About Me

Everyone has a story, and this is my incredible journey...
 
My name is Kevin Sanders & I’m 31 years old. On May 5, 2008 I was diagnosed with a malignant stage 3 cancerous brain tumor. It was discovered after I had a 30 second seizure in the middle of the night, forcing me to go to the ER. The next morning I was sent to get an MRI & there it was: a tumor the size of a golf ball, in the front left lobe of my brain. The tumor was later classified as an Oligodendroglioma (it took me a while to learn how to say & spell that!).
 
One month after my original diagnosis, a new MRI showed my tumor had grown to be the size of a tennis ball. It was time to discuss surgery. The surgeon asked me how aggressive I wanted him to be with the surgery because the more tumor and brain tissue he removed, the higher my chances were of having permanent brain damage. This was a big decision. But, go big or go home, right? So I told the surgeon, “You get as much out as you can. You do your job, and I’ll do mine.” After being given only a 20% chance of ever being able to use the right side of my body again, & being told I would need at least 6 months of rehabilitation, I opted for a very aggressive brain surgery. I made a promise to myself & everyone around me that I was determined to cut that rehab time in half. To prepare for this major life changing event, I made “how to” videos instructing myself how to literally pick up & put down my right leg, & how to wave my right arm back & forth. I spoke into the camera, telling my future self, “This is how you do it!” I tried to be as ambidextrous as possible & mentally prepare for the challenge during that month of preparation. After a long 8 hour surgery & 95% of the tumor removed, I opened my eyes to a new reality.
 
After the surgery I had difficulty getting my thoughts into words. For example, the speech therapist asked me to name my favorite movie & then describe it. My response at the time was “A guy uh… goes into the wild…uh and he died.” I also had a difficult time creating original thoughts. When the nurse came into my hospital room & asked my pain level, I could not respond until she gave me choices. When she asked, for example, if my pain was a 4 or 5, I would simply repeat “5”; the last variable in the sentence. At the consultation before leaving the hospital, my neuro oncologist told me statistics indicate that people with my grade & size of tumor generally have about 5-7 years to live, so I didn’t waste any time. I had a promise to keep. On the third day after having brain surgery, I left the hospital. Only I did not go home, & I did not go to rehab. Instead, I went to the Mall of America. And I walked the entire mall, even with 30 staples holding a large piece of my skull together. I never did attend a single session of physical therapy. I still smile while recalling the words of my excellent surgeon as he pointed me out as his “star” patient to other doctors. Even though I could not verbally communicate well, I could stammer out single words & gestures enough so others would understand me. Within a month after surgery, I underwent proton radiation five days a week for 7 weeks while starting chemotherapy at the same time. I had Chemo for 1 week each month for 12 months, which left me sick & lethargic, but I was determined to get on with life. I even went back to college to prove I could get another degree, sometimes having to leave the classroom to throw up. It was the toughest year of my life. According to my doctors, I am now in clinical remission.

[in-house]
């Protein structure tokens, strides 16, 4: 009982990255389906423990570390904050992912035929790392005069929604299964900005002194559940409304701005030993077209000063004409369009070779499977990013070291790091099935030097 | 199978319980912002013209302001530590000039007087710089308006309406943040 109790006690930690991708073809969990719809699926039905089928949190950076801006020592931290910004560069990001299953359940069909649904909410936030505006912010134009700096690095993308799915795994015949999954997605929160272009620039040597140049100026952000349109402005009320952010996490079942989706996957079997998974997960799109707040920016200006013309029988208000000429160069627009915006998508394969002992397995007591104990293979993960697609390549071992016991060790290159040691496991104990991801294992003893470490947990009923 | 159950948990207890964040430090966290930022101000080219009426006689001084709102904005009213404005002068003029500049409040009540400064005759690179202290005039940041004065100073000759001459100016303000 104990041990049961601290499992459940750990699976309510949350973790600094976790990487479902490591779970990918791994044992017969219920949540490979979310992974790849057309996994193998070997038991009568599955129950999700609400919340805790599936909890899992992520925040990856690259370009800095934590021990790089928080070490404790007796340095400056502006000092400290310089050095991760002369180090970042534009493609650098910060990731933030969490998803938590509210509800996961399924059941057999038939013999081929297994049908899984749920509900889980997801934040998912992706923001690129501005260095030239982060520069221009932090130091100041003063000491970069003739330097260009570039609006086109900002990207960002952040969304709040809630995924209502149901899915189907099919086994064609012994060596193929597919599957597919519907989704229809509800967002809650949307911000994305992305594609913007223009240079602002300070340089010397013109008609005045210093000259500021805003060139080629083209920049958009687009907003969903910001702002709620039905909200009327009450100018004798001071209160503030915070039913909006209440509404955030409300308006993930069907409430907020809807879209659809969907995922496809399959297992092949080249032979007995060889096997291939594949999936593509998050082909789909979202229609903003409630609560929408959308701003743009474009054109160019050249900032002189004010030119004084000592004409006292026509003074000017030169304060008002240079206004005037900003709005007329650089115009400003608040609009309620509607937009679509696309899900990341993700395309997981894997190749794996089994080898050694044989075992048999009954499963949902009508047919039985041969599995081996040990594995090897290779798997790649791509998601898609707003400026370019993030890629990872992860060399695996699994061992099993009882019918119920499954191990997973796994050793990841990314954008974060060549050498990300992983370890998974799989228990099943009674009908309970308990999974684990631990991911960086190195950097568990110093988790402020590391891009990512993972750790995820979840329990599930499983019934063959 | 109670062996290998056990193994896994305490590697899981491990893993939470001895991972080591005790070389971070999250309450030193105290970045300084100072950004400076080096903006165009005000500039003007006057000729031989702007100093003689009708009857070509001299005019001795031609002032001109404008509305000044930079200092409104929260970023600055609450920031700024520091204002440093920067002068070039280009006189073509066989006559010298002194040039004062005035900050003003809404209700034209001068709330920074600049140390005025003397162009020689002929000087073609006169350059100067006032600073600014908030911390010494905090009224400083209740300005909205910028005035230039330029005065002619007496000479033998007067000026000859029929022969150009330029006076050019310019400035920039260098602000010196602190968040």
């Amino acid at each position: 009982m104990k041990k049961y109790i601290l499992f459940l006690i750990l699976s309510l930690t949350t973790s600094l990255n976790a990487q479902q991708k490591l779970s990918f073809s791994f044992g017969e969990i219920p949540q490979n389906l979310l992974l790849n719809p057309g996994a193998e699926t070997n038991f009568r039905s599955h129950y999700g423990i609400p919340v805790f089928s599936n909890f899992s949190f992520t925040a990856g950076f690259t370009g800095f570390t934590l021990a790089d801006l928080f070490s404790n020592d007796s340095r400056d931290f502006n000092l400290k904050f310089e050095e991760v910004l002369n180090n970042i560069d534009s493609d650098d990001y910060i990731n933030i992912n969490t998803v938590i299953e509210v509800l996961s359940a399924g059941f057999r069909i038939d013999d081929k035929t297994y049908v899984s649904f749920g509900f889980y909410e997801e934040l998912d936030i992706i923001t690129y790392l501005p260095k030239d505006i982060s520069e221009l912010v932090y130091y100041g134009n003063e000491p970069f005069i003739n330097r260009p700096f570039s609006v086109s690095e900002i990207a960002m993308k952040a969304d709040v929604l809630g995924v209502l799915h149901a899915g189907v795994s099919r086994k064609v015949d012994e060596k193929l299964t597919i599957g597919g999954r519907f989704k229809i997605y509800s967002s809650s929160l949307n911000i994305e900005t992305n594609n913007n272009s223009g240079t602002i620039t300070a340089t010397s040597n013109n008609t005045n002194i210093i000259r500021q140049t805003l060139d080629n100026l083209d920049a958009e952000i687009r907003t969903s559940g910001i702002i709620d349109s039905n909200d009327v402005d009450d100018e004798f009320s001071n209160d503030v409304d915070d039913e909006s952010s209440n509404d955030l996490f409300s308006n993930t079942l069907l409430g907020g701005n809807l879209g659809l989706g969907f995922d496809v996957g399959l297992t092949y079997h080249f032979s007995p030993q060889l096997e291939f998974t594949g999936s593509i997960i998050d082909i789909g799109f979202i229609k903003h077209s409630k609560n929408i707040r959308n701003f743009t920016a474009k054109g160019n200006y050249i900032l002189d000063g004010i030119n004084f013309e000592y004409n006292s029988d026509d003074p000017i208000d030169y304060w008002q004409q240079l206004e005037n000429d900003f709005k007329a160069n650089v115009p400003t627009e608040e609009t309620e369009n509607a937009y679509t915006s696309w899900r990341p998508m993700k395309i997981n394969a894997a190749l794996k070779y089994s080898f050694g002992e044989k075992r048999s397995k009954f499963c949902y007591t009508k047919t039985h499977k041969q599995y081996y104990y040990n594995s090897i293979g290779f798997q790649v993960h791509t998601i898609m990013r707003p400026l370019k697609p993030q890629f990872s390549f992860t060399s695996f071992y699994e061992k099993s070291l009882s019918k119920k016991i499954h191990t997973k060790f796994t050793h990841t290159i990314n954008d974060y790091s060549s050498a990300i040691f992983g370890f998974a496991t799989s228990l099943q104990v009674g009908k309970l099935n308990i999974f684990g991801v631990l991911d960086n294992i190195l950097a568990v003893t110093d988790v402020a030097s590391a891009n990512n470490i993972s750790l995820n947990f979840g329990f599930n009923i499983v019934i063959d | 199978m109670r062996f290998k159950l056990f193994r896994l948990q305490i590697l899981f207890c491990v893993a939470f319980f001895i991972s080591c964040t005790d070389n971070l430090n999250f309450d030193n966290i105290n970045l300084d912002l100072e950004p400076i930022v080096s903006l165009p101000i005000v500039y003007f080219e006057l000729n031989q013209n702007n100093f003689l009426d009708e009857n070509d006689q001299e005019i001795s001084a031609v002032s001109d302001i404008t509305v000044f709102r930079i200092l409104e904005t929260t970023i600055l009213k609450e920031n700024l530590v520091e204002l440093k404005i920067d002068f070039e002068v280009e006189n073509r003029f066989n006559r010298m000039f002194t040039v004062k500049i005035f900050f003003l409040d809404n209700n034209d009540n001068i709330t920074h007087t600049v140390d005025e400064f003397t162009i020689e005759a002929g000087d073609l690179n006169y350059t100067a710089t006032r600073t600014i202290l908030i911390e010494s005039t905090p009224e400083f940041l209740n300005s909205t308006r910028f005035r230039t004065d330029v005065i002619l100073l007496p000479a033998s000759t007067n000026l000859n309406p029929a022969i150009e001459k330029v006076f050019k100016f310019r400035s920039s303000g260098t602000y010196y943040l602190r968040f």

I have always had a zest for life & have taken advantage of every day I’m alive, even before cancer. Carpe Diem (Sieze the Day) has been my motto for many years. I viewed cancer as just another one of life’s hurdles for me to overcome & now I try to teach others how to deal with fear and disappointments in their own lives. Life is short & this experience just reinforced that fact for me. I want to see, learn, & do everything I possibly can. I have checked off many “bucket list” items, if you want to call it that. Some of my biggest accomplishments are having 2 degrees in Computers and, after cancer, going back to get a BA in Computer Art & Design. I graduate in just 3 more semesters. I also spent the spring of 2012 on a Semester At Sea ship; 800 students sailing around the globe for an incredible 105 days, stopping in 11 different countries. My adventures have been many, including skydiving & hang gliding. I rollerblade, snowboard, & I’m a 2nd degree black belt in Tae Kwon Do.
 
I am always striving to make the next year better than the last so, this summer,on the 4th of July, I plan to fly out to Bar Harbor, Maine & ride a bicycle back to Fort Wayne, Indiana. It’s almost 1300 miles that I will travel alone; it should take about 4 weeks. I will rely on God, a single tent, & the grace of good people along the way for sleeping accommodations. I’m calling it, “The Hope Ride”. My heart’s desire is to bring hope to cancer patients & show them first hand that life doesn’t have to end after cancer. You can thrive & be a better person than you were before because you never take life for granted & you see the beauty & true value of each day! Any support you can offer as I undertake the Hope Ride will be sincerely appreciated as I hold the torch for fellow cancer patients & move on to the next chapter of my life. God Bless You!
 
-Kevin Sanders
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